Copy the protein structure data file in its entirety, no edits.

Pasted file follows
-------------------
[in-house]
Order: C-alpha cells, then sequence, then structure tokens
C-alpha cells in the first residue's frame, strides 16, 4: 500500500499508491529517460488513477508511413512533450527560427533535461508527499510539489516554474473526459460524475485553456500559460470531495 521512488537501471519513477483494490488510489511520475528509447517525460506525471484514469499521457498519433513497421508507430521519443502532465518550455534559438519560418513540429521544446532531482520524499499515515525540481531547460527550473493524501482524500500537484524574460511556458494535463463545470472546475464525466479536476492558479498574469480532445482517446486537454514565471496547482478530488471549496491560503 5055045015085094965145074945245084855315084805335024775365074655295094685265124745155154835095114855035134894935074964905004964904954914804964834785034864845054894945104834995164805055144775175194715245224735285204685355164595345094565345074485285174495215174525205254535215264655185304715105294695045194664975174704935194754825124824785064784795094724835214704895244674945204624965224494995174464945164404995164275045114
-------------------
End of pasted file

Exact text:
[in-house]
Order: C-alpha cells, then sequence, then structure tokens
C-alpha cells in the first residue's frame, strides 16, 4: 500500500499508491529517460488513477508511413512533450527560427533535461508527499510539489516554474473526459460524475485553456500559460470531495 521512488537501471519513477483494490488510489511520475528509447517525460506525471484514469499521457498519433513497421508507430521519443502532465518550455534559438519560418513540429521544446532531482520524499499515515525540481531547460527550473493524501482524500500537484524574460511556458494535463463545470472546475464525466479536476492558479498574469480532445482517446486537454514565471496547482478530488471549496491560503 5055045015085094965145074945245084855315084805335024775365074655295094685265124745155154835095114855035134894935074964905004964904954914804964834785034864845054894945104834995164805055144775175194715245224735285204685355164595345094565345074485285174495215174525205254535215264655185304715105294695045194664975174704935194754825124824785064784795094724835214704895244674945204624965224494995174464945164404995164275045114